The following day would be the end of our nine-day deployment before we would fly home. Ellen and I decided to spend our last full day working in the neighborhood of Golden Gate, located just north of Naples in Collier County. We were told that the devastation there may actually surpass any we had seen elsewhere. The eye of hurricane Irma passed directly over this town causing flooding and spawning tornados. Given our experience in Lehigh Acres, we decided to head to the community centers in order to gather more information and assistance for our efforts. There were signs of devastation everywhere; the residents were still without power, there was visible flood damage everywhere, and many homes had roofs missing, ceilings caved in, and walls crumbled to rubble.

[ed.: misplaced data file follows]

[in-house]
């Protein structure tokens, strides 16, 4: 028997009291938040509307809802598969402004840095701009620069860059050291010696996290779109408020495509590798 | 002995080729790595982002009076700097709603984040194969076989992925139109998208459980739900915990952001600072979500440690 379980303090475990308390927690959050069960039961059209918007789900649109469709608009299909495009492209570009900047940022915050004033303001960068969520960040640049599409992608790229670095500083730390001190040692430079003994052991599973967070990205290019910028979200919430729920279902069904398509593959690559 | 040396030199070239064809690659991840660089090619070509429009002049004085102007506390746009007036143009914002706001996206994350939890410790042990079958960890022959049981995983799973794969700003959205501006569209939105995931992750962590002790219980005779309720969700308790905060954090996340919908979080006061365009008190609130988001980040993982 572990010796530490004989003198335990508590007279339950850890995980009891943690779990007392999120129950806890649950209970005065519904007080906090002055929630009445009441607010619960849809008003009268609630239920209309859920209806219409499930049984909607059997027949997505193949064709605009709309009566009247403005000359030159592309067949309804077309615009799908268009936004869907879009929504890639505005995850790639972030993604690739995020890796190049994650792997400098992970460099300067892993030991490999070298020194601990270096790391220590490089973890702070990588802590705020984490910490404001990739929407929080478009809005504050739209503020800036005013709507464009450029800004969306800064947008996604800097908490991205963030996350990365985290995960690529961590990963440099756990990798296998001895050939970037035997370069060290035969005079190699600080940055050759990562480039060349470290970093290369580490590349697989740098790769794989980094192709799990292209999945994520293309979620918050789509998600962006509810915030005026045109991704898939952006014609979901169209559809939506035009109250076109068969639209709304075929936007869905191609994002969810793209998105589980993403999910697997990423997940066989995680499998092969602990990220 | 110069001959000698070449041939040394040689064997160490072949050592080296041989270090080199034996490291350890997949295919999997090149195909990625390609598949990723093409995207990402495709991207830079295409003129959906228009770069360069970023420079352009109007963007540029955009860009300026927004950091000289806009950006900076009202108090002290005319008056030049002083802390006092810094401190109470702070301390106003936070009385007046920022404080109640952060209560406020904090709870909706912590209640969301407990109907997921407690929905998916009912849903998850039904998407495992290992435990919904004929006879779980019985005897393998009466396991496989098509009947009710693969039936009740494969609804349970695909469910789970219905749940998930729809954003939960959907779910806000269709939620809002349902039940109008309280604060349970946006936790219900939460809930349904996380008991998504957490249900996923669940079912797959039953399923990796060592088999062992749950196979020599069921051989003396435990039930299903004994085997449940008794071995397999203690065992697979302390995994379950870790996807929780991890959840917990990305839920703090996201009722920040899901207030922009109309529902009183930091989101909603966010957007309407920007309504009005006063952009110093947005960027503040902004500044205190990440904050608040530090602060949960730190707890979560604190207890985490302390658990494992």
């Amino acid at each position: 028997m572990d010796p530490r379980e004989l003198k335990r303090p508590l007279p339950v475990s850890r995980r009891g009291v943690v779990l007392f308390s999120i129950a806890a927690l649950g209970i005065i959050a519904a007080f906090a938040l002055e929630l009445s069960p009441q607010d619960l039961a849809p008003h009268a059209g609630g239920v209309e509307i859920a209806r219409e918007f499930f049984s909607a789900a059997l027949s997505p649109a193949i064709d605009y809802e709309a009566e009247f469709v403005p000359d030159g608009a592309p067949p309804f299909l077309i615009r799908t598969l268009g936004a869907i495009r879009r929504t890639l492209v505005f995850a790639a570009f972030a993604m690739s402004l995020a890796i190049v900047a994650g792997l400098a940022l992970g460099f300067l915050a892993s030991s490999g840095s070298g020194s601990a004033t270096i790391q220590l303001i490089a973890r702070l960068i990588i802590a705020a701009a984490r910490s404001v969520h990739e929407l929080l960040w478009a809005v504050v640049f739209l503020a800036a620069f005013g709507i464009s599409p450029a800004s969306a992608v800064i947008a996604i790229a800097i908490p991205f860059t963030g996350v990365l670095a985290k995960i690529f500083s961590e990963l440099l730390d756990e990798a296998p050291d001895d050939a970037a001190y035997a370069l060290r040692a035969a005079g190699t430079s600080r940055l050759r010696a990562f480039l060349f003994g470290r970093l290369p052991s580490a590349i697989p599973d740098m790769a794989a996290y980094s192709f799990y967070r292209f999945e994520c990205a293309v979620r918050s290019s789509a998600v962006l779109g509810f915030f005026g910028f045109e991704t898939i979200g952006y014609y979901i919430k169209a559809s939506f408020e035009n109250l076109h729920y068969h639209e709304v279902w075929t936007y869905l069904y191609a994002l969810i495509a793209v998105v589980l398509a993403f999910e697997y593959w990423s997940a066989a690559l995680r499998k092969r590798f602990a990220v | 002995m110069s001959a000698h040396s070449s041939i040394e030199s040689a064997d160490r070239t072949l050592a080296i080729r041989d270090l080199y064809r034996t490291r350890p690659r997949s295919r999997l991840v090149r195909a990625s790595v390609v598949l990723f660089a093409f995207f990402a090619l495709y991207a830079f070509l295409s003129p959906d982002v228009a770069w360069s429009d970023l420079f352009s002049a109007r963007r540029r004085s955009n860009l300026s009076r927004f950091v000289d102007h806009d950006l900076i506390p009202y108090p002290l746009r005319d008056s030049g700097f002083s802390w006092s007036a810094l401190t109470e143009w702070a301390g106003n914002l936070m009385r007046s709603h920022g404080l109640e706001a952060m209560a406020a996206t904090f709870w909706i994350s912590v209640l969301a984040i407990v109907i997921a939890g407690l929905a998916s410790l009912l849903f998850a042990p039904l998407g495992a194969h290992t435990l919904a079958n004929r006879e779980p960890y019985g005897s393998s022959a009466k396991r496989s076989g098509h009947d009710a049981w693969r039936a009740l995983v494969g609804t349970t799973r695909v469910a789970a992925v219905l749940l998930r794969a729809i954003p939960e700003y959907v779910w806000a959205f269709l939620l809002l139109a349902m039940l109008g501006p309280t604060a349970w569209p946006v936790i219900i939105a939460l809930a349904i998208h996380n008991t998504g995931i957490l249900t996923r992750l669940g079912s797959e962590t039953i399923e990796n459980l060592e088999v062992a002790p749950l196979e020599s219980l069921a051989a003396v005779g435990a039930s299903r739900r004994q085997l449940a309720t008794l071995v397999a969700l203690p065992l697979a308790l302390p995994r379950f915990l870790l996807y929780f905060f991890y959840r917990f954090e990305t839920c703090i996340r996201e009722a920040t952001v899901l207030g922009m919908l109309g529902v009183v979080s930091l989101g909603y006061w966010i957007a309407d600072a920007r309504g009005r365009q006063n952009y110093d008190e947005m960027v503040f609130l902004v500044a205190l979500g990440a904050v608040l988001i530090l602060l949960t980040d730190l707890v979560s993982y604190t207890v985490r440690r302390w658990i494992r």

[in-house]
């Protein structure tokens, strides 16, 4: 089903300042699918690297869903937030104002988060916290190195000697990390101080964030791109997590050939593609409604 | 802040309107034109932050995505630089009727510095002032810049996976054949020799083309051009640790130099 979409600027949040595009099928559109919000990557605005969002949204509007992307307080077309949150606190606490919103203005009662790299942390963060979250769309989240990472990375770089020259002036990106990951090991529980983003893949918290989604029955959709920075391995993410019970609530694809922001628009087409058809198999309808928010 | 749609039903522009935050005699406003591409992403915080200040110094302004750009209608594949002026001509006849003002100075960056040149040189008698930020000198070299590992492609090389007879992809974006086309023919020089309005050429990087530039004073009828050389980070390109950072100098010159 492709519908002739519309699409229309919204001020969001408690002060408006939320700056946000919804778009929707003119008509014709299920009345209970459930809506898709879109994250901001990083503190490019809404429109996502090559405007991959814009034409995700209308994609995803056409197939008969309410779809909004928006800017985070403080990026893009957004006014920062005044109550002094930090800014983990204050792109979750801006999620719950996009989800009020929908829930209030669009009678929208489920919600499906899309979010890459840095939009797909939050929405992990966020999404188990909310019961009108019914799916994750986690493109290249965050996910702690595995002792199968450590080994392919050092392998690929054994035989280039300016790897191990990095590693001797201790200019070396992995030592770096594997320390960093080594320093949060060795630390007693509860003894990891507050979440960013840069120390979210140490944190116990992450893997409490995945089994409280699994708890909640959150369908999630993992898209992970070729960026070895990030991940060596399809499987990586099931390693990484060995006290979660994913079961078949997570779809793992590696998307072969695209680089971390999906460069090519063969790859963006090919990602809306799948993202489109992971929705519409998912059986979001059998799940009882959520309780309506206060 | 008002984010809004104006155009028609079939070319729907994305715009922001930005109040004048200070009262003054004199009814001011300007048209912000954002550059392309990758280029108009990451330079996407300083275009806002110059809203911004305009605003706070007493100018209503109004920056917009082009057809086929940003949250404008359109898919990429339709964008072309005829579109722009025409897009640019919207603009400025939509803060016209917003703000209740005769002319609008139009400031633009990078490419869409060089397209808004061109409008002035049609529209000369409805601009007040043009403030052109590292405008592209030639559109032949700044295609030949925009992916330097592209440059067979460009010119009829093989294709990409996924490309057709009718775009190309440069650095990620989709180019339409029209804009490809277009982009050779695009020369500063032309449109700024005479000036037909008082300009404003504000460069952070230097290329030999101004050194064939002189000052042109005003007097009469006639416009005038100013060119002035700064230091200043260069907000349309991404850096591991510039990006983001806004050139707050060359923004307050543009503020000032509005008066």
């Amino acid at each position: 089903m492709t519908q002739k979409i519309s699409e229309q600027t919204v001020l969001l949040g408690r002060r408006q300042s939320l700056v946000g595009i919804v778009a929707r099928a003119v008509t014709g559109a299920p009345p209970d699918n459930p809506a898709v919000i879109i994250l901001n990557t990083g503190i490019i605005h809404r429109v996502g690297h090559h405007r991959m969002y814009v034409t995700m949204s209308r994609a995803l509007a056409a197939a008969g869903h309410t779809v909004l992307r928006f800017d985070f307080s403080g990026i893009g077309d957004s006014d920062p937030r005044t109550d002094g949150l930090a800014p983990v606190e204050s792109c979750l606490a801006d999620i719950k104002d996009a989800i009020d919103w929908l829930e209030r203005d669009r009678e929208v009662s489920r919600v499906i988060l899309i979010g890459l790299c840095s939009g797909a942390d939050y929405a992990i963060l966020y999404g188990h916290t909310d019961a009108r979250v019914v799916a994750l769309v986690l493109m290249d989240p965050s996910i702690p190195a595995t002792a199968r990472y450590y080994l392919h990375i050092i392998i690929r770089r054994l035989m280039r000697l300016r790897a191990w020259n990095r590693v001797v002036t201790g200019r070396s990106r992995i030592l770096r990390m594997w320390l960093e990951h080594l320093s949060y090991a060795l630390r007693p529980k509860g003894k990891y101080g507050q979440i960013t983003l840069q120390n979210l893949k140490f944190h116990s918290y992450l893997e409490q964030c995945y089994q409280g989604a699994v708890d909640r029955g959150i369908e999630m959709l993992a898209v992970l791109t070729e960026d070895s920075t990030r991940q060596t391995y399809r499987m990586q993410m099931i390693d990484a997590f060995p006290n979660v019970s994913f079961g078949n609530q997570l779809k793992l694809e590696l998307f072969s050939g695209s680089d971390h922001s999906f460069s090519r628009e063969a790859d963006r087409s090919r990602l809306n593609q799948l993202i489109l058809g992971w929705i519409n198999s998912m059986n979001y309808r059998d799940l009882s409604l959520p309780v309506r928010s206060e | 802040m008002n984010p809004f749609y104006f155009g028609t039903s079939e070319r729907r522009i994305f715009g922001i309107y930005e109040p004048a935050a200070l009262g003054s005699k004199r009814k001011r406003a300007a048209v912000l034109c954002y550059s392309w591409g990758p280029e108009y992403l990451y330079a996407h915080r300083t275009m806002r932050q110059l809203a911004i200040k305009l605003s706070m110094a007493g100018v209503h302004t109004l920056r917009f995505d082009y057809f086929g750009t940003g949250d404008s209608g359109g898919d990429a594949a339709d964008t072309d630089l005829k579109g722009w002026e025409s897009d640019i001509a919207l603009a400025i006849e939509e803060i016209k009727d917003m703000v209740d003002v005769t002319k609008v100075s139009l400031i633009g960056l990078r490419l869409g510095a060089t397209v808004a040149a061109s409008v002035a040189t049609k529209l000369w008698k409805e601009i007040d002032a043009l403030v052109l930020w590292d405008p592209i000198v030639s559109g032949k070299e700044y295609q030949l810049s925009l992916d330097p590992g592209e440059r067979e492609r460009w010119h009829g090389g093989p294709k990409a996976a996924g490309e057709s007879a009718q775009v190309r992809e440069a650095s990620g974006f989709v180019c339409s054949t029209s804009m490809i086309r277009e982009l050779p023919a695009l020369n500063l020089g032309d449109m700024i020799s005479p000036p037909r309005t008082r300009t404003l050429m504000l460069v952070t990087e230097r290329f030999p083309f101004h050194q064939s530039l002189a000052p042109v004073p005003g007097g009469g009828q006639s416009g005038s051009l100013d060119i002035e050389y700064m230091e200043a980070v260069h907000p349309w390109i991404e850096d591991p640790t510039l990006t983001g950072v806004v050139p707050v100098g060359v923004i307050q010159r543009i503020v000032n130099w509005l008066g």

We spotted a FEMA truck parked in front of the center and we spoke to the people staffing it. They were ready to move on as they had been there for a while and as yet had seen no residents. But Ellen would not hear of it; she asked them if they would give us a couple of hours to round up some people. The FEMA staff agreed, but we had a challenge ahead of us: the area was sprawling and we didn’t know where best to go. Then, as luck would have it, we met a volunteer who led us to a trailer park in the center of it all. The residents, mostly Hispanic, were lining up as we arrived for food being passed out by a local Christian group. Neither Ellen nor I speak fluent Spanish, but language was no barrier when Ellen waved one of the many donated Mickey Mouse toys that we had in the car, which prompted the kids to come running toward us, and their parents followed. In an instant we were surrounded, and eventually made our way to the pastor of the Christian group who announced the purpose of our visit over a loud speaker. English speakers in the community then guided us to those they knew were in greater need and more reticent to seek help on their own. One inspirational member of this community was a man named David, who despite being disabled himself, cared for his mother in their modest trailer. David appeared to be the de-facto counselor in his community and was doing everything he could to help his neighbors. We were particularly impressed by his awareness of the importance of his own well-being, apparent when he would catch himself revving up emotionally, and without skipping a beat would say out loud to himself, “Relax!,” and continue with whatever he was saying or doing.